But former clerks are partners at law firms, gc's at companies, ausa's, etc. My friend who graduated 15 years ago from HLS still gets asked about her clerkship when she goes on job interviews.
It's used, like law review, as a way to weed people out (or in). people like people who are liked (chosen) by other people.

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Re: Clerks, taking questions for a bit

Postby quiver » Thu May 03, 2012 9:14 pm

Anonymous User wrote:And it's probably a LOT easier to get a Louisiana district clerkship than landing Cravath.
Wouldn't bet on that at all. Not sure why there are so many people bashing clerking on this page. If you don't think clerking is worth it then how about not coming into this thread; there's at least a few other threads that bash clerking, go comment in one of those.

G. T. L. Rev. wrote:Some say the retired justice clerkships are less competitive (HLS career services has said this, for instance). Assuming that is right -- and it may not be -- the difference in competitiveness likely is not great. Recent hiring data bears this out. If you look, many of the recent clerks for Justices Stevens, O'Connor, and Souter come from the same type of appellate clerkships you would expect for the active justices. See --LinkRemoved--.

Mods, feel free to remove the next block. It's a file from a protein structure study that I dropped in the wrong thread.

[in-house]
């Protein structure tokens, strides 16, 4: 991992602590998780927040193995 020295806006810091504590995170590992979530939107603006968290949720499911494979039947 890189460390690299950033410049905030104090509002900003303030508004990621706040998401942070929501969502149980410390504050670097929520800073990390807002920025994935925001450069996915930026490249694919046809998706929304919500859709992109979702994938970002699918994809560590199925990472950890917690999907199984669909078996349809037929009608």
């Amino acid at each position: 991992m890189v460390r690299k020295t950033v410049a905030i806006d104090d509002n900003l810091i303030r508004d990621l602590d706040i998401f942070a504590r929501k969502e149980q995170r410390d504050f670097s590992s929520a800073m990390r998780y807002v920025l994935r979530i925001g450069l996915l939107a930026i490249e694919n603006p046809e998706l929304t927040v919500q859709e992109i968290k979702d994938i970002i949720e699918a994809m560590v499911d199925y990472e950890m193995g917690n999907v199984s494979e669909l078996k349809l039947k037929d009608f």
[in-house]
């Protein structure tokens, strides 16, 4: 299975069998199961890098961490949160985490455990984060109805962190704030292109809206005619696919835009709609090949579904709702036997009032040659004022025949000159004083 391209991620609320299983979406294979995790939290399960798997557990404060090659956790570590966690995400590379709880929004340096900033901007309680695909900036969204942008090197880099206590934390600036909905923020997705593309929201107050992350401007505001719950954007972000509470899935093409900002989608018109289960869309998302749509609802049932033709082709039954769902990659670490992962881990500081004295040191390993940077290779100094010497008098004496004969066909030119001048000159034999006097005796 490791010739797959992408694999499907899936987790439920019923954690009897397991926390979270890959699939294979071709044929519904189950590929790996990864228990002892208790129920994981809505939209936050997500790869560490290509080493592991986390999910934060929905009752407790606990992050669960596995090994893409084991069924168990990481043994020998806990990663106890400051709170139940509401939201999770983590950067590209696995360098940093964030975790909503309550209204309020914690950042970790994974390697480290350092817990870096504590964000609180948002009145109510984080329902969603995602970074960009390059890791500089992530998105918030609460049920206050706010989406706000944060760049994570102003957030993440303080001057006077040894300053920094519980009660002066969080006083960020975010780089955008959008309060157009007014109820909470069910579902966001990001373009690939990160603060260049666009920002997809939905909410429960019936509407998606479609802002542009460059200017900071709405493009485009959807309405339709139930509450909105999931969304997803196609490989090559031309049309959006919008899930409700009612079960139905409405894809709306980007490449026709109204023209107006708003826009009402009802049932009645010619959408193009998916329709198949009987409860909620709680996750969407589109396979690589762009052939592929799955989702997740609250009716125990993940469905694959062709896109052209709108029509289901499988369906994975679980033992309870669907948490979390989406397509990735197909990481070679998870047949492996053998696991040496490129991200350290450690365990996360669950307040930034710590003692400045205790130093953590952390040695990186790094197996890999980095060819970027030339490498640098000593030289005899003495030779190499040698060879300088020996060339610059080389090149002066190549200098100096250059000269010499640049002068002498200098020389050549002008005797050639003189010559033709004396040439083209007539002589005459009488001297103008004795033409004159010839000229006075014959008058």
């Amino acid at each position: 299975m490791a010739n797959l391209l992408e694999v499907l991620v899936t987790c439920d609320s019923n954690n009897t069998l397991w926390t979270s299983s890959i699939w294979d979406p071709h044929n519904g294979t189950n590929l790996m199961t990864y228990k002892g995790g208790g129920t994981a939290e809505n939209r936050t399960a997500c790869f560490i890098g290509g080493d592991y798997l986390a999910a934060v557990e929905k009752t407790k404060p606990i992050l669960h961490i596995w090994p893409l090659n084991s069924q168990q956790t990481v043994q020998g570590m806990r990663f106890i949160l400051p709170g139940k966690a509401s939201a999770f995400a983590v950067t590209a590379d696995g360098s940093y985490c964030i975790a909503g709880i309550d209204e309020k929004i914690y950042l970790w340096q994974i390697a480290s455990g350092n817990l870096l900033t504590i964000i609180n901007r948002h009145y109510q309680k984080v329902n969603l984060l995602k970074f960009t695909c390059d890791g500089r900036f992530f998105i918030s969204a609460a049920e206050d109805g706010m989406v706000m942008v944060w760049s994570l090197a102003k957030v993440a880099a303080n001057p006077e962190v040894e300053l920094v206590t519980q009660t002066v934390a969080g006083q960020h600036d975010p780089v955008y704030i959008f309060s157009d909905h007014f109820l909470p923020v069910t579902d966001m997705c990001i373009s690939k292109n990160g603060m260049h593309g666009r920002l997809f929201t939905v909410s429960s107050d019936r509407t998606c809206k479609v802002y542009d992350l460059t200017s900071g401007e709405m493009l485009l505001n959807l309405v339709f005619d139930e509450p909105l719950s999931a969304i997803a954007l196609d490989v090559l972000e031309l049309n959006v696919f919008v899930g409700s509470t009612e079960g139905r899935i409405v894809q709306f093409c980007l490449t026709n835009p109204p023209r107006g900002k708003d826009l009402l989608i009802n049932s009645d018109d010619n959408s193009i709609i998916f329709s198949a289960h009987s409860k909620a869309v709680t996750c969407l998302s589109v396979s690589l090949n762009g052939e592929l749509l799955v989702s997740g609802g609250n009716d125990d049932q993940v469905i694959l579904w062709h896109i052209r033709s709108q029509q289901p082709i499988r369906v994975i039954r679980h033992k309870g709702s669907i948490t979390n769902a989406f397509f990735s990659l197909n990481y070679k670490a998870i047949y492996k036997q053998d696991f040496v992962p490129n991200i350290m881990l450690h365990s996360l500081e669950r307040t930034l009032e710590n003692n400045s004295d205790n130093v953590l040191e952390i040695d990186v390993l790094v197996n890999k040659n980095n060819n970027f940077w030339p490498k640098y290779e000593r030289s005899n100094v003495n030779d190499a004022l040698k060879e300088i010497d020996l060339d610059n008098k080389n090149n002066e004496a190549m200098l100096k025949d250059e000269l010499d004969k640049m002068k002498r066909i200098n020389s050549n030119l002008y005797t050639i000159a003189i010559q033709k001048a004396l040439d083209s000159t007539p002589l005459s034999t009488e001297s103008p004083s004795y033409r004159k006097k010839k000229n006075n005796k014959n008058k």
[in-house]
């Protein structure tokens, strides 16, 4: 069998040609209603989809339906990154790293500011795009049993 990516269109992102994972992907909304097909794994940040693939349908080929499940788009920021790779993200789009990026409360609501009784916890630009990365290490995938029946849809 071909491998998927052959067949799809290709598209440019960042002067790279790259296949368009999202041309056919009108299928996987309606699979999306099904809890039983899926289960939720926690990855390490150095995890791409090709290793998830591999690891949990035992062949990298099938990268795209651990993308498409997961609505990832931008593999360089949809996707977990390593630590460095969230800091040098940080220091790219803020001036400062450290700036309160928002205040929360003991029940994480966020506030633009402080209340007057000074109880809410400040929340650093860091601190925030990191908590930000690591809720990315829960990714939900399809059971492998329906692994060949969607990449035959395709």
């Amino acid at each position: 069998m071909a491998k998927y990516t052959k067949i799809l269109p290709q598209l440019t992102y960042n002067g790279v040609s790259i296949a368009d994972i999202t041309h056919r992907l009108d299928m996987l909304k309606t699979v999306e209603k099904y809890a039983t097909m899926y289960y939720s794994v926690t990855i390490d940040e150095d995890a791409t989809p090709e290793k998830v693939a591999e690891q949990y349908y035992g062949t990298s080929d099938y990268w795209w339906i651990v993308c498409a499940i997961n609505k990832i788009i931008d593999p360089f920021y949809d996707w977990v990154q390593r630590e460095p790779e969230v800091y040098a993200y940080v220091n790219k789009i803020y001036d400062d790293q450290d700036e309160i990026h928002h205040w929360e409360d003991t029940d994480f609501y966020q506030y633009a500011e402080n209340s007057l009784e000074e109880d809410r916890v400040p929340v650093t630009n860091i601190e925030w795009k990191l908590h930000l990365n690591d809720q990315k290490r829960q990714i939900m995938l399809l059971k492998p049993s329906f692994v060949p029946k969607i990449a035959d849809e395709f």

Clerks for retired justices usually work in the chambers of one of the nine active justices. Judge Sutton did this; he was hired by Justice Powell after his retirement and assisted in Justice Scalia's chambers. If the retired justice sits elsewhere by designation, which happens from time to time, then the clerk assists with that. See, e.g., United States v. Garcia, 672 F.3d 58 (1st Cir. 2012) (Souter, J., sitting by designation); Demings v. Nationwide Life Ins. Co., 593 F.3d 486 (6th Cir. 2010) (O'Connor, J., sitting by designation).
Very interesting stuff, thanks GTL.

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Re: Clerks, taking questions for a bit

Postby Anonymous User » Thu May 03, 2012 9:17 pm

quiver wrote:
Anonymous User wrote:And it's probably a LOT easier to get a Louisiana district clerkship than landing Cravath.
Wouldn't bet on that at all. Not sure why there are so many people bashing clerking on this page. If you don't think clerking is worth it then how about not coming into this thread; there's at least a few other threads that bash clerking, go comment in one of those.



im pretty sure you can land district court clerkships in places like n. dakota, louisiana, georgia, etc. by being top 5% at regional TTTs. and i know for a fact that top 5% at TTTs in those states are sure as hell not landing cravath.

big law can be harder than landing "a" clerkship job somewhere.

of course, clerking in sdny, ndcal, cdcal is obviously much harder

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Re: Clerks, taking questions for a bit

Postby Anonymous User » Thu May 03, 2012 9:20 pm

you know what's a muuuuch better way to make partner than clerking?
ausa

or at least, a curosry glance at quinn emanuel's webpage indicates so

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Re: Clerks, taking questions for a bit

Postby Citizen Genet » Thu May 03, 2012 10:19 pm

Anonymous User wrote:you know what's a muuuuch better way to make partner than clerking?
ausa

or at least, a curosry glance at quinn emanuel's webpage indicates so



You know what is becoming a virtual requirement for being an AUSA in almost all districts, and certainly in districts with significant white collar and litigation sections?

Clerking.